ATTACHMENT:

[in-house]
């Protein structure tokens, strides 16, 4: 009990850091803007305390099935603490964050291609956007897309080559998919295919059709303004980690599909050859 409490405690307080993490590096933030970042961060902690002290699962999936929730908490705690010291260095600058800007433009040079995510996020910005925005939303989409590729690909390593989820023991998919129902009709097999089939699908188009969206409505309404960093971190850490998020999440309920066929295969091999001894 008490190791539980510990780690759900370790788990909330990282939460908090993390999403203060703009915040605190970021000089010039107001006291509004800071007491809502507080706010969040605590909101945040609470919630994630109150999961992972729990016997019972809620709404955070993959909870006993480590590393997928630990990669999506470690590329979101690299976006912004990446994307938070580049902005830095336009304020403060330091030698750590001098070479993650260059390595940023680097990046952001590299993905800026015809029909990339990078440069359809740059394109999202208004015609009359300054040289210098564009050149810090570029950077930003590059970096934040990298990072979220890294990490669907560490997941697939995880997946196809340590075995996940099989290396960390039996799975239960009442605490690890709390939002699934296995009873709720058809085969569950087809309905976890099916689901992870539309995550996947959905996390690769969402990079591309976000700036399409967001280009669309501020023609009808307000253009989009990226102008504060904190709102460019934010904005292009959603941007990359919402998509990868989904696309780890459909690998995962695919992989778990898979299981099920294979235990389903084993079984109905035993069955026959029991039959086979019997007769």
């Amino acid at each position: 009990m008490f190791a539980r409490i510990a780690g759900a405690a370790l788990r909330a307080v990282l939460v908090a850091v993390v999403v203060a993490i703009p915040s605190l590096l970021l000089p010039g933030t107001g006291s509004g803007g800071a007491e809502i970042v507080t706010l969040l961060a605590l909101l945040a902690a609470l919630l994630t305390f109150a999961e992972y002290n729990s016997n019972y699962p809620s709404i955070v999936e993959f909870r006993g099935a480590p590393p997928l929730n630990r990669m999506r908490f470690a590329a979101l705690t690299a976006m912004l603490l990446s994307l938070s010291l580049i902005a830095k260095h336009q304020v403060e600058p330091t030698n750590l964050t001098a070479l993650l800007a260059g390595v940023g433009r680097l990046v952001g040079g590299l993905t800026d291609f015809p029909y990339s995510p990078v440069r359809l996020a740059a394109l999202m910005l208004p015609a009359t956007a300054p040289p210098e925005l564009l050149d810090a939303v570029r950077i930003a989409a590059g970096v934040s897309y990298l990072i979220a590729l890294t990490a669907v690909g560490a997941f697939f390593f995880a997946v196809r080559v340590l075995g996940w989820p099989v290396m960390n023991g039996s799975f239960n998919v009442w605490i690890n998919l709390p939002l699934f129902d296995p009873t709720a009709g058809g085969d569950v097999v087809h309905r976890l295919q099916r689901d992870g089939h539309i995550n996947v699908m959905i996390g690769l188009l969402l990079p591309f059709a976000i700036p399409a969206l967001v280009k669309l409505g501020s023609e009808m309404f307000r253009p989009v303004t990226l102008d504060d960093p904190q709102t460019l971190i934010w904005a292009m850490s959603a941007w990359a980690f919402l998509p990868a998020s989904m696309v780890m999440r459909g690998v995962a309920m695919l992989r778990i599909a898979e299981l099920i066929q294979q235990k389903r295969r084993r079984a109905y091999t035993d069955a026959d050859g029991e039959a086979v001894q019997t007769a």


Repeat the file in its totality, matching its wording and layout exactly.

[in-house]
């Protein structure tokens, strides 16, 4: 009990850091803007305390099935603490964050291609956007897309080559998919295919059709303004980690599909050859 409490405690307080993490590096933030970042961060902690002290699962999936929730908490705690010291260095600058800007433009040079995510996020910005925005939303989409590729690909390593989820023991998919129902009709097999089939699908188009969206409505309404960093971190850490998020999440309920066929295969091999001894 008490190791539980510990780690759900370790788990909330990282939460908090993390999403203060703009915040605190970021000089010039107001006291509004800071007491809502507080706010969040605590909101945040609470919630994630109150999961992972729990016997019972809620709404955070993959909870006993480590590393997928630990990669999506470690590329979101690299976006912004990446994307938070580049902005830095336009304020403060330091030698750590001098070479993650260059390595940023680097990046952001590299993905800026015809029909990339990078440069359809740059394109999202208004015609009359300054040289210098564009050149810090570029950077930003590059970096934040990298990072979220890294990490669907560490997941697939995880997946196809340590075995996940099989290396960390039996799975239960009442605490690890709390939002699934296995009873709720058809085969569950087809309905976890099916689901992870539309995550996947959905996390690769969402990079591309976000700036399409967001280009669309501020023609009808307000253009989009990226102008504060904190709102460019934010904005292009959603941007990359919402998509990868989904696309780890459909690998995962695919992989778990898979299981099920294979235990389903084993079984109905035993069955026959029991039959086979019997007769």
């Amino acid at each position: 009990m008490f190791a539980r409490i510990a780690g759900a405690a370790l788990r909330a307080v990282l939460v908090a850091v993390v999403v203060a993490i703009p915040s605190l590096l970021l000089p010039g933030t107001g006291s509004g803007g800071a007491e809502i970042v507080t706010l969040l961060a605590l909101l945040a902690a609470l919630l994630t305390f109150a999961e992972y002290n729990s016997n019972y699962p809620s709404i955070v999936e993959f909870r006993g099935a480590p590393p997928l929730n630990r990669m999506r908490f470690a590329a979101l705690t690299a976006m912004l603490l990446s994307l938070s010291l580049i902005a830095k260095h336009q304020v403060e600058p330091t030698n750590l964050t001098a070479l993650l800007a260059g390595v940023g433009r680097l990046v952001g040079g590299l993905t800026d291609f015809p029909y990339s995510p990078v440069r359809l996020a740059a394109l999202m910005l208004p015609a009359t956007a300054p040289p210098e925005l564009l050149d810090a939303v570029r950077i930003a989409a590059g970096v934040s897309y990298l990072i979220a590729l890294t990490a669907v690909g560490a997941f697939f390593f995880a997946v196809r080559v340590l075995g996940w989820p099989v290396m960390n023991g039996s799975f239960n998919v009442w605490i690890n998919l709390p939002l699934f129902d296995p009873t709720a009709g058809g085969d569950v097999v087809h309905r976890l295919q099916r689901d992870g089939h539309i995550n996947v699908m959905i996390g690769l188009l969402l990079p591309f059709a976000i700036p399409a969206l967001v280009k669309l409505g501020s023609e009808m309404f307000r253009p989009v303004t990226l102008d504060d960093p904190q709102t460019l971190i934010w904005a292009m850490s959603a941007w990359a980690f919402l998509p990868a998020s989904m696309v780890m999440r459909g690998v995962a309920m695919l992989r778990i599909a898979e299981l099920i066929q294979q235990k389903r295969r084993r079984a109905y091999t035993d069955a026959d050859g029991e039959a086979v001894q019997t007769a």